The United Nations Global Compact –
Retrospect and Prospect
Guest Editors: Andreas Rasche, Malcolm McIntosh, Sandra Waddock
The United Nations Global Compact now has nearly 7,000 business and non-business participants, and has in its first ten years of life become the world’s largest corporate citizenship initiative. Established by former United Nations Secretary-General Kofi Annan in 2000, the initiative will celebrate its 10th anniversary in 2010. As a central actor on the world stage of corporate responsibility and citizenship, the Global Compact has played a central role in raising the aspirations of companies, NGOs, and other actors around the implementation of its ten principles, in the areas of human rights, labour standards, the environment, and anti-corruption (for details about the UN Global Compact and its principles, see www.unglobalcompact.org). Indeed, some have argued that the Global Compact has put corporate responsibility issues, particularly those related to the principles, onto the agenda of many companies.
Although global in reach and intent (with over half of all participants coming from developing economies), the Global Compact also established a strong presence in local economies through its local networks and regional clusters. Driven by constant innovation and improvement (e.g. the addition of the tenth principle in 2004 and the introduction of the Communication on Progress policy in 2003), and a sense of learning about how to build a better world through enterprise, the Global Compact has undergone a variety of changes over its existence. It is now poised to potentially help its signatories effect significant positive change in the future. Although the initiative has attracted the interest of many businesses and civil society organizations, it also faces a lot of critique, mostly focusing on the absence of any clear compliance standards and the fact that many companies appear to sign the Compact without making significant changes in their strategies or practice.
To explore the possibilities, potentials, and gaps that exist in the Global Compact, this Special Issue invites interested researchers to: (a) critically assess the last ten years of the Global Compact and identify both its achievements and the gaps that currently exist and (b) to reflect on the future of the initiative by discussing remaining challenges and exploring future paths of development. We call for papers that deal with all aspects and dynamics of the Global Compact, ranging from comparative case studies, qualitative and quantitative work assessing the Compact’s performance to date, as well as thoughtful essays about the Compact and its past, present, or future. We are interested in both conceptual and empirical studies that draw on a variety of theoretical perspectives (e.g. institutional theory, social movement theory, network theory), and in quantitative as well as qualitative methodological approaches that can flesh out our understanding of the Compact, particularly efforts to assess the Compact’s second ten years in light of the achievements and problems of the first ten years.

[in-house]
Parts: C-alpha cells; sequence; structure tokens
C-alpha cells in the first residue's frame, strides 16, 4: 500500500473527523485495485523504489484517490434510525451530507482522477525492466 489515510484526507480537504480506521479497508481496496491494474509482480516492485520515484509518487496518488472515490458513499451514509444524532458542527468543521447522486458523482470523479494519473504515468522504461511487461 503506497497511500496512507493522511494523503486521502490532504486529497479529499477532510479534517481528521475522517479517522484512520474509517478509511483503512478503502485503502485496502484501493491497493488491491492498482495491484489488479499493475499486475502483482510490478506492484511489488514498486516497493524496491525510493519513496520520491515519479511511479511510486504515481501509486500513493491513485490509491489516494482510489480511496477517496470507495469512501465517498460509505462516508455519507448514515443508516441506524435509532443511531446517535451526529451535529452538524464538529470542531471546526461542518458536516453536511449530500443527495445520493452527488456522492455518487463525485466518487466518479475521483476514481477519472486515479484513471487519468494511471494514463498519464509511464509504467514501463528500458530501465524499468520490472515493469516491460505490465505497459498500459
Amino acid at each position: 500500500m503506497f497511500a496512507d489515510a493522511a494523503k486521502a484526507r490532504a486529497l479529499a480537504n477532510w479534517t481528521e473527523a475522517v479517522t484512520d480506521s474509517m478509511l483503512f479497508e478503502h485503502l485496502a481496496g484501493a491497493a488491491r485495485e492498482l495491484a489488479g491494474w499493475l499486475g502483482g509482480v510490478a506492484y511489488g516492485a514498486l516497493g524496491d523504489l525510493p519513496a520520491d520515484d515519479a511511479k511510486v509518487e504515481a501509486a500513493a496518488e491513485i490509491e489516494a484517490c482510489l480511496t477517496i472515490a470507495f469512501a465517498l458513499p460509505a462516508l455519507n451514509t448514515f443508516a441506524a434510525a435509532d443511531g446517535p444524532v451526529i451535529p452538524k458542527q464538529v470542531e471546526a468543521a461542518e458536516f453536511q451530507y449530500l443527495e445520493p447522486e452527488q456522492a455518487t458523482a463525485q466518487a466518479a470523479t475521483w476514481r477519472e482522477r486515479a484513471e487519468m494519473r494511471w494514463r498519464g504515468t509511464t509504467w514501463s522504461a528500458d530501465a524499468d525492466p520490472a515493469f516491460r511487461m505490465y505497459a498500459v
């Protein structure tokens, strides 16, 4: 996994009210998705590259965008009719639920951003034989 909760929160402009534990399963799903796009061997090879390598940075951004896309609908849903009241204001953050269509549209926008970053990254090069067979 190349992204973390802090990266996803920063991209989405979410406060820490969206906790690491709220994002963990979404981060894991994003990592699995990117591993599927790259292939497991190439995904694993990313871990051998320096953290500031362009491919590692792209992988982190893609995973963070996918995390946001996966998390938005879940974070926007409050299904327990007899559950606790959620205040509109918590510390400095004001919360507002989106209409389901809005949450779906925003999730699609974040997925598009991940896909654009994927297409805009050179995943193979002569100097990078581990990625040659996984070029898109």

Possible topics for contributions include, but are not limited to, the following issues:
• Analyses of existing achievements and remaining challenges with regard to the implementation of the ten Global Compact principles, and the Compact’s other initiatives, partnerships, and alliances.
• The relation of the Global Compact to other existing and emerging corporate responsibility initiatives (e.g., the Global Reporting Initiative, Social Accountability 8000, and ISO 26000).
• The Global Compact’s Communication on Progress (COP) policy and integrity measures.
• The development of the Global Compact as a network-based corporate responsibility initiative combining global issues with local concerns.
• The Global Compact’s role and relationship to global governance.
• The development of local networks throughout the world and the contribution of these networks to implementing the ten principles.
• The role and impact of specialized stakeholders (e.g., academia, unions, NGOs) in the development of the Global Compact.
• The development and impact of Global Compact issue platforms such as the Principles for Responsible Investment (PRI), the Principles for Responsible Management Education (PRME), the Caring for Climate leadership initiative and the CEO Water Mandate.
• The role of the Global Compact as a “norm entrepreneur” in a world of diffuse power and great instability where social networks are increasingly supplementing international negotiating regimes.
The format of the papers must follow Business & Society contribution guidelines. Business & Society uses the American Psychological association citation and reference system (please see any recent copy of the journal for a sample):
Papers should include a 100-150 word abstract followed by 3 to 5 key-words. The paper itself should contain no indications of authorship. A title page containing full author contact information should be sent as a separate document to the coeditors. The citations and references should be APA compliant (see BAS guidelines). Questions about the Special Issue should be addressed to guest editor Andreas Rasche (email@example.com).
Dates and Timetable
The tentative timetable for the special issue is as follows:
• April 1, 2010 Paper submitted electronically to coeditors
• August 1, 2010 authors invited to resubmit revised papers
• October 30, 2010 Revised papers due (incorporating editors’ and external reviewers’ comments)
• January 30, 2011 authors notified if paper selected for special issue
• March 31, 2011 Delivery of full set of papers and guest editors’ introductory paper